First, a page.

Facebook, led by founder Mark Zuckerberg, has become an increasingly vocal part of the debate over immigration reform. More than 15 percent of the company’s workers hold H-1B visas, which permit foreign workers to live inside the U.S. temporarily if they work in a specialist occupation. Other Facebook priorities include protecting freedom of expression online, Internet security education, privacy legislation and online advertising laws.

Playing Catch Up

Amazon has been less conspicuous, and consistent, when it comes to public policy.

First the company appeared indecisive on its support for the Marketplace Fairness Act, a bill that died in Congress before it would have forced e-commerce companies to collect sales tax from customers in each state where their products are sold. Amazon initially opposed the bill, pulling an about-face after realizing that, with brick-and-mortar warehouses in states throughout the U.S., it would be on the hook to collect taxes anyway. Amazon decided it might as well advocate for competitors like eBay to be forced to pay taxes, too.

Then the Federal Aviation Administration issued new rules that grounded the plan to deliver packages by drone. More than a year after Amazon CEO Jeff Bezos announced the company hopes to cut out the middleman and deliver its own packages, the FAA adopted regulations forcing drone pilots to operate their aircraft only within their line of sight.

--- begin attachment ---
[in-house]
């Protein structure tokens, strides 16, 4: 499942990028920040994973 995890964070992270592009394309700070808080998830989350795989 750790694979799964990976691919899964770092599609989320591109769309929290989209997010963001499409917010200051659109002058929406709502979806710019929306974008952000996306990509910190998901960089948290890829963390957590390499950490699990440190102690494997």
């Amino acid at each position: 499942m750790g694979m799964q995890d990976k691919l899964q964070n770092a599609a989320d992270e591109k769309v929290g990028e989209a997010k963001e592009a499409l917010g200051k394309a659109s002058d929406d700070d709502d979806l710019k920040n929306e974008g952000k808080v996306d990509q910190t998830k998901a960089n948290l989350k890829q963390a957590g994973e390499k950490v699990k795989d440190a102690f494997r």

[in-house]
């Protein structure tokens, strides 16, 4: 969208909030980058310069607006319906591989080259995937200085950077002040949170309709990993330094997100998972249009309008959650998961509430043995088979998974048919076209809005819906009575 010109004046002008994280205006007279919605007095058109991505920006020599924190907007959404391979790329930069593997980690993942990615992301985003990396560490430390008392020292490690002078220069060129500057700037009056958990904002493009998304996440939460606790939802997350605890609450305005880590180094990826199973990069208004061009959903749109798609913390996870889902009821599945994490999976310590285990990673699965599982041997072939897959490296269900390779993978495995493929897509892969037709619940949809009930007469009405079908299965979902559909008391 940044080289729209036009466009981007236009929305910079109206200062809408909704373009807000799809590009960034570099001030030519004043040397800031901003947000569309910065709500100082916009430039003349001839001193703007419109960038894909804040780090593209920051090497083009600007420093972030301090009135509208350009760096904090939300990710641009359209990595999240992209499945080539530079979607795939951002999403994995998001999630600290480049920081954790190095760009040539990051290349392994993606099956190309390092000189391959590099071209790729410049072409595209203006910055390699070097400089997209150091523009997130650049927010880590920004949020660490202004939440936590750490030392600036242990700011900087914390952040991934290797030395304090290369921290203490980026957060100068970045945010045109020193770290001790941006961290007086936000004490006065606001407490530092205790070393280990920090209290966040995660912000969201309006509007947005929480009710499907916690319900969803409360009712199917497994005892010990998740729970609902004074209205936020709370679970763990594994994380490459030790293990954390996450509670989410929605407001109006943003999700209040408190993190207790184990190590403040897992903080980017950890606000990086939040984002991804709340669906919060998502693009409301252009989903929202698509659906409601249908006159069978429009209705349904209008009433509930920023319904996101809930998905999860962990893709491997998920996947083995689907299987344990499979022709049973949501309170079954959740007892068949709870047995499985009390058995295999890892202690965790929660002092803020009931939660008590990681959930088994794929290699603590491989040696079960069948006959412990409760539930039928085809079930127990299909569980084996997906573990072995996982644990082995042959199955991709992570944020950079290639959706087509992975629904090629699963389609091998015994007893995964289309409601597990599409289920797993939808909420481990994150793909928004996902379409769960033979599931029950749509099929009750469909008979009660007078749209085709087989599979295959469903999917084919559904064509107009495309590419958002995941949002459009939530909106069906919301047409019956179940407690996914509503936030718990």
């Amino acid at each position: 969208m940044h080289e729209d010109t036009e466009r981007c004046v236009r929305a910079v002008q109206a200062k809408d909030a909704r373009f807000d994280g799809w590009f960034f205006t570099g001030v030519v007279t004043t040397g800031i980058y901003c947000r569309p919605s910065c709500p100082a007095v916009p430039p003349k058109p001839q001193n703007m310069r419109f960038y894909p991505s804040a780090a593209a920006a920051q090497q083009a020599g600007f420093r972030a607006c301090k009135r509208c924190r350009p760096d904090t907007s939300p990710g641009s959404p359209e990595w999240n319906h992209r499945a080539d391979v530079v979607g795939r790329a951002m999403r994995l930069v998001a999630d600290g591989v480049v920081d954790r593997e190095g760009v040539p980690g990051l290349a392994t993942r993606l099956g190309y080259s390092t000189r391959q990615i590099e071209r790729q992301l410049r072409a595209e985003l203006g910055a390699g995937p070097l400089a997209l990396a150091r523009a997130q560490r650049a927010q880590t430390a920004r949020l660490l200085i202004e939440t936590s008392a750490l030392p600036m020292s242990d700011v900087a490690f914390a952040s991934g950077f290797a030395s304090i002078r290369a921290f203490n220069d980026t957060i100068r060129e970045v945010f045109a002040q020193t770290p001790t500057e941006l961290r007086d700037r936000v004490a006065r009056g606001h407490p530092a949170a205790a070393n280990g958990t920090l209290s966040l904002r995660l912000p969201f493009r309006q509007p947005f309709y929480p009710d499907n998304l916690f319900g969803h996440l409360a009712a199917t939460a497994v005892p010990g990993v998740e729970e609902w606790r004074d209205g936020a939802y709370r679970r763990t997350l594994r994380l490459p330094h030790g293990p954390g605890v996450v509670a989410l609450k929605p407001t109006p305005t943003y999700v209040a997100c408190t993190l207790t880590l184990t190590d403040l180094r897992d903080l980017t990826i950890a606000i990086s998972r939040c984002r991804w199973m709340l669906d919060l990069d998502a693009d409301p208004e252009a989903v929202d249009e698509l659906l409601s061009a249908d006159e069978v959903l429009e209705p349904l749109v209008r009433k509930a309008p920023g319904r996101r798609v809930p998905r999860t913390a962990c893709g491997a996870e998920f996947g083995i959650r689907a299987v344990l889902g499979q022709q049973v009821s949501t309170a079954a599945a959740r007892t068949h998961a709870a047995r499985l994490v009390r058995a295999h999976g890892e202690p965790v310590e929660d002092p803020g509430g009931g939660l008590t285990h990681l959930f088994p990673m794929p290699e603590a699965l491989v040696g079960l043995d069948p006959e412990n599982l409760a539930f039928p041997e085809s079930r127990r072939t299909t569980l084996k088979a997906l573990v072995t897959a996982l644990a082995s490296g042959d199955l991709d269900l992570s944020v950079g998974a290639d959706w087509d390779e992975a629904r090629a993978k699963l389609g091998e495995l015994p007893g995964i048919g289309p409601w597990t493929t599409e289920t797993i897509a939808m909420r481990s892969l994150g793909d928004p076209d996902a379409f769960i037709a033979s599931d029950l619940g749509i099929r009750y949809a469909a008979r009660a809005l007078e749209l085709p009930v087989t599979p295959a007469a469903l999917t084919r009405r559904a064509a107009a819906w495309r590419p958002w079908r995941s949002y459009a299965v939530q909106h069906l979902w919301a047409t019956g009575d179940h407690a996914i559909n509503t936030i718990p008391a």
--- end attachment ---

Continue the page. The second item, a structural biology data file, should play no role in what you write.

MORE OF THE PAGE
Now, as Amazon expands into everything from bigger delivery plans to movie production, it’s certain to face resistance from more than just technology rivals.

“Business doesn’t like to be regulated but it loves to hire politicians,” said Julian Zelizer, a professor of history and public affairs at Princeton University. “Amazon has a number of public policy issues they have to deal with and they’re looking for people who can get them into a room to meet with powerful officials. They want someone who has a feel for Washington, and companies realize there’s no one better for that than the people who have actually been there.”